Trump Preparing To Reverse Obama’s Fuel Economy Mandate

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Michael Bastasch DCNF Managing Editor
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The Trump administration is preparing to reverse a last-minute Obama administration decision to keep in place regulations to increase fuel economy for new cars to the equivalent of 54.5 miles per gallon by 2025.

A source told InsideEPA “action on the mid-term review” is expected for “next week, essentially to put the EPA back on the original schedule.”

The decision will reopen a mid-term review of Environmental Protection Agency (EPA) and Transportation Department (DOT) fuel economy standards meant to tackle global warming.

The Obama administration released its determination to keep the fuel economy mandate ahead of schedule, surprising the auto industry and sparking criticism from the right. EPA issued its decision on Jan. 13, days before the Senate held a confirmation hearing for Elaine Chao, the future transportation secretary.

Automakers petitioned President Donald Trump to reverse the fuel mandate. A high mandate would “threaten future production levels, putting hundreds of thousands and perhaps as many as a million jobs at risk” auto executives wrote in a letter sent to Trump in January.

In 2012, EPA and DOT pushed a fuel economy regulation requiring cars built in 2025 get 54.5 miles per gallon. The Obama administration said the rule would cut American fuel costs and global warming emissions.

Fuel economy, or CAFE, standards were put in place by Congress in 1975 to increase fuel efficiency, but former President Barack Obama unilaterally increased the mandate to 54.5 miles per gallon by 2025. Obama previously set a standard of 35 miles per gallon for cars built between 2012  and 2016.

The draft mid-term review released by EPA and DOT in July found cars would likely fall short of Obama’s 54.5 miles per gallon mandate. The Obama administration responded by saying 54.5 miles per gallon was a goal, not a requirement.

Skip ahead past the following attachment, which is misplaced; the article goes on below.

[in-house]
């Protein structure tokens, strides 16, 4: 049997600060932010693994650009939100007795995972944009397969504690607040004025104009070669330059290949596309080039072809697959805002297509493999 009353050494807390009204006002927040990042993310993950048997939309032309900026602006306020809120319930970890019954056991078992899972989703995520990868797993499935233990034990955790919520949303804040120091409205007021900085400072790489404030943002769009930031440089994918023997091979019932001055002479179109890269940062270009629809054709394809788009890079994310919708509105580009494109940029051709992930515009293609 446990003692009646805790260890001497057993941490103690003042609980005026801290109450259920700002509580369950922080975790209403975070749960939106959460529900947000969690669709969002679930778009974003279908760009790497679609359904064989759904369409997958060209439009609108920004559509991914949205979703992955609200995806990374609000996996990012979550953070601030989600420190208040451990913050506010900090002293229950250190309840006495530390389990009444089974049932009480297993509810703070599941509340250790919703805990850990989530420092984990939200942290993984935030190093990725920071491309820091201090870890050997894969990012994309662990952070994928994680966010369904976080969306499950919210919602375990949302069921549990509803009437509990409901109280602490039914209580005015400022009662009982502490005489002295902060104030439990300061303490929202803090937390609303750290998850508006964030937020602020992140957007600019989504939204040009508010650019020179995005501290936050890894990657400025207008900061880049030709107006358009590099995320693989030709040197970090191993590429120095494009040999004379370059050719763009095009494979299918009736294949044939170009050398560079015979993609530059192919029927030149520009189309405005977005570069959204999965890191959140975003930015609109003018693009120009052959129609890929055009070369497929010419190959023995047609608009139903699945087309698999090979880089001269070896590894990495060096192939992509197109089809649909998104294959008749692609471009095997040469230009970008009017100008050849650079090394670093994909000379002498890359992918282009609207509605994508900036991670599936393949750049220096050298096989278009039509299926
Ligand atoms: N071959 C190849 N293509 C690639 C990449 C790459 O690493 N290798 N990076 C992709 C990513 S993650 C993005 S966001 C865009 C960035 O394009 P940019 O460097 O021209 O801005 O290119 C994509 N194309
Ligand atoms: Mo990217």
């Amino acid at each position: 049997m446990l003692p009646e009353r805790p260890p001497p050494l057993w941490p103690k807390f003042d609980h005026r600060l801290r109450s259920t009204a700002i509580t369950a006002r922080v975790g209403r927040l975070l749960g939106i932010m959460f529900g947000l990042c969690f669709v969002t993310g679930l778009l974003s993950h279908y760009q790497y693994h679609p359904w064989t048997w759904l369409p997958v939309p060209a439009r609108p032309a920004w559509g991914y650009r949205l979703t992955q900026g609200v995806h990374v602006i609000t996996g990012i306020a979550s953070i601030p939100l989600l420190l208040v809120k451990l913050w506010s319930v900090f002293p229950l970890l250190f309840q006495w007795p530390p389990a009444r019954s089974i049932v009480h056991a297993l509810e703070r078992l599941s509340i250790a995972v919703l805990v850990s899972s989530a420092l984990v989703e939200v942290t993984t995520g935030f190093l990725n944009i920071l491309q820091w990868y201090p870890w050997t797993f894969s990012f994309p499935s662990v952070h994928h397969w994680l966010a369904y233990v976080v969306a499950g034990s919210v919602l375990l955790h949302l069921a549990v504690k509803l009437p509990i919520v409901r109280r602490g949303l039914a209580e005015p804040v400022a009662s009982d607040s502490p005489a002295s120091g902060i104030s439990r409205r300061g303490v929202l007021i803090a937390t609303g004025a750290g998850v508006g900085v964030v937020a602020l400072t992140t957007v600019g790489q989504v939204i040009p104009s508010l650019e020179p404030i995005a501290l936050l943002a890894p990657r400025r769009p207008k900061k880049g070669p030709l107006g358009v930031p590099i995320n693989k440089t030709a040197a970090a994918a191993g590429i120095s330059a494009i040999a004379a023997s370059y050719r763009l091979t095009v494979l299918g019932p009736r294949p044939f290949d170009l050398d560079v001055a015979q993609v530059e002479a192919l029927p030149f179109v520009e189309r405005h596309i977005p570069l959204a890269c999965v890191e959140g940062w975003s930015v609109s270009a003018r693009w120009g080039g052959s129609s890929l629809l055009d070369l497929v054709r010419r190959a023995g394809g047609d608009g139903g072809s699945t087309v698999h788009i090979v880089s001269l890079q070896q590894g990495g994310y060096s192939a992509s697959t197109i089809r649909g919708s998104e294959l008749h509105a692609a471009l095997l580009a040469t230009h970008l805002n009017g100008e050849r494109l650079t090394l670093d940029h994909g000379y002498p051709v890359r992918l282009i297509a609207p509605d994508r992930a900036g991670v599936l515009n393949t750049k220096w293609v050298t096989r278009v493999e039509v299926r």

“54.5 isn’t a standard, never was a standard and isn’t a standard now. 54.5 is what we predicted, in 2012, the fleet-wide average could get to, based on assumptions that were live back then about the mix of the fleet,” a senior administration official told The Hill in July.

“That depended a lot on a variety of factors, including gasoline prices,” the senior official said. “We’re recognizing the fact that gasoline prices are lower now.”

Climate scientists have pointed out the fuel economy standards will do little for global warming — one of the stated goals of the program. Cato Institute climate scientists estimated — using EPA models — fuel efficiency standards would avert 0.016 degrees Celsius of projected warming.

Automakers say the accelerated fuel economy mandates add $3,000 to the price of a new car, outweighing projected fuel savings. The conservative Heritage Foundation found fuel economy mandates have added $6,200 to the price of a new car.

In total, EPA and DOT fuel standards for light-duty vehicles cost $156 billion, according to data compiled by the American Action Forum.

It’s fairly simple for EPA Administrator Scott Pruitt to withdraw the Obama administration’s fuel economy determination and start his own review of the standards.

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